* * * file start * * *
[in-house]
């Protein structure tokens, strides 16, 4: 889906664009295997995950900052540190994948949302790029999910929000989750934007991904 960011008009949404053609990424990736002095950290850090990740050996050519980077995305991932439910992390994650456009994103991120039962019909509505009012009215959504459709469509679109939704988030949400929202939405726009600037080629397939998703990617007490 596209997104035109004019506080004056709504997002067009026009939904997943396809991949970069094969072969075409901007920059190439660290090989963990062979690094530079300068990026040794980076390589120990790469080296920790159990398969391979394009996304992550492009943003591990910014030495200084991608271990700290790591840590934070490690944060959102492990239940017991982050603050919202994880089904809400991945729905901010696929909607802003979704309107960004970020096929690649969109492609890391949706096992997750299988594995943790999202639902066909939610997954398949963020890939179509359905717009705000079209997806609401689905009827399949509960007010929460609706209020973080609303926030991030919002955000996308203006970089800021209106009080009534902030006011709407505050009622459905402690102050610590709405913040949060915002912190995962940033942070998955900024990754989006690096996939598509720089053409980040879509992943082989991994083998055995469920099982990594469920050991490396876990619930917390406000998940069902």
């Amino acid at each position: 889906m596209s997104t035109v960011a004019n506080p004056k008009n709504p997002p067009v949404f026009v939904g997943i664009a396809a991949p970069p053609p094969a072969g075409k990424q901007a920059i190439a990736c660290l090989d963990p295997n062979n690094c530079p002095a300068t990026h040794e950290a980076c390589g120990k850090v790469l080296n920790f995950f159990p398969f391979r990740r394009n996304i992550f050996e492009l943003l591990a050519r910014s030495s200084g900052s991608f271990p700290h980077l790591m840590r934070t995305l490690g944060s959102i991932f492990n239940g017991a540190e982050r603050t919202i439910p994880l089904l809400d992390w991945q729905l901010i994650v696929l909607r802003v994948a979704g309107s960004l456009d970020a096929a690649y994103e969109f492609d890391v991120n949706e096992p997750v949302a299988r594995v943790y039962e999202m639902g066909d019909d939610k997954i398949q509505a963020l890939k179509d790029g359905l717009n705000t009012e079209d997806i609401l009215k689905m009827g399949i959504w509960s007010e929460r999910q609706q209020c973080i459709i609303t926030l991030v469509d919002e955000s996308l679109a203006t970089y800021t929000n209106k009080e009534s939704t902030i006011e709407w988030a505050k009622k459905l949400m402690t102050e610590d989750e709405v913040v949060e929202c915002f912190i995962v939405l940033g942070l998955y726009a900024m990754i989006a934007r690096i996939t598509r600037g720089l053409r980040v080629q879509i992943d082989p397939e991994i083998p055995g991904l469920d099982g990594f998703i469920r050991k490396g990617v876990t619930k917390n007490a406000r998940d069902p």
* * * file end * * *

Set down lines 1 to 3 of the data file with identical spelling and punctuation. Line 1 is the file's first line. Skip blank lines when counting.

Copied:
[in-house]
């Protein structure tokens, strides 16, 4: 889906664009295997995950900052540190994948949302790029999910929000989750934007991904 960011008009949404053609990424990736002095950290850090990740050996050519980077995305991932439910992390994650456009994103991120039962019909509505009012009215959504459709469509679109939704988030949400929202939405726009600037080629397939998703990617007490 596209997104035109004019506080004056709504997002067009026009939904997943396809991949970069094969072969075409901007920059190439660290090989963990062979690094530079300068990026040794980076390589120990790469080296920790159990398969391979394009996304992550492009943003591990910014030495200084991608271990700290790591840590934070490690944060959102492990239940017991982050603050919202994880089904809400991945729905901010696929909607802003979704309107960004970020096929690649969109492609890391949706096992997750299988594995943790999202639902066909939610997954398949963020890939179509359905717009705000079209997806609401689905009827399949509960007010929460609706209020973080609303926030991030919002955000996308203006970089800021209106009080009534902030006011709407505050009622459905402690102050610590709405913040949060915002912190995962940033942070998955900024990754989006690096996939598509720089053409980040879509992943082989991994083998055995469920099982990594469920050991490396876990619930917390406000998940069902």
């Amino acid at each position: 889906m596209s997104t035109v960011a004019n506080p004056k008009n709504p997002p067009v949404f026009v939904g997943i664009a396809a991949p970069p053609p094969a072969g075409k990424q901007a920059i190439a990736c660290l090989d963990p295997n062979n690094c530079p002095a300068t990026h040794e950290a980076c390589g120990k850090v790469l080296n920790f995950f159990p398969f391979r990740r394009n996304i992550f050996e492009l943003l591990a050519r910014s030495s200084g900052s991608f271990p700290h980077l790591m840590r934070t995305l490690g944060s959102i991932f492990n239940g017991a540190e982050r603050t919202i439910p994880l089904l809400d992390w991945q729905l901010i994650v696929l909607r802003v994948a979704g309107s960004l456009d970020a096929a690649y994103e969109f492609d890391v991120n949706e096992p997750v949302a299988r594995v943790y039962e999202m639902g066909d019909d939610k997954i398949q509505a963020l890939k179509d790029g359905l717009n705000t009012e079209d997806i609401l009215k689905m009827g399949i959504w509960s007010e929460r999910q609706q209020c973080i459709i609303t926030l991030v469509d919002e955000s996308l679109a203006t970089y800021t929000n209106k009080e009534s939704t902030i006011e709407w988030a505050k009622k459905l949400m402690t102050e610590d989750e709405v913040v949060e929202c915002f912190i995962v939405l940033g942070l998955y726009a900024m990754i989006a934007r690096i996939t598509r600037g720089l053409r980040v080629q879509i992943d082989p397939e991994i083998p055995g991904l469920d099982g990594f998703i469920r050991k490396g990617v876990t619930k917390n007490a406000r998940d069902p």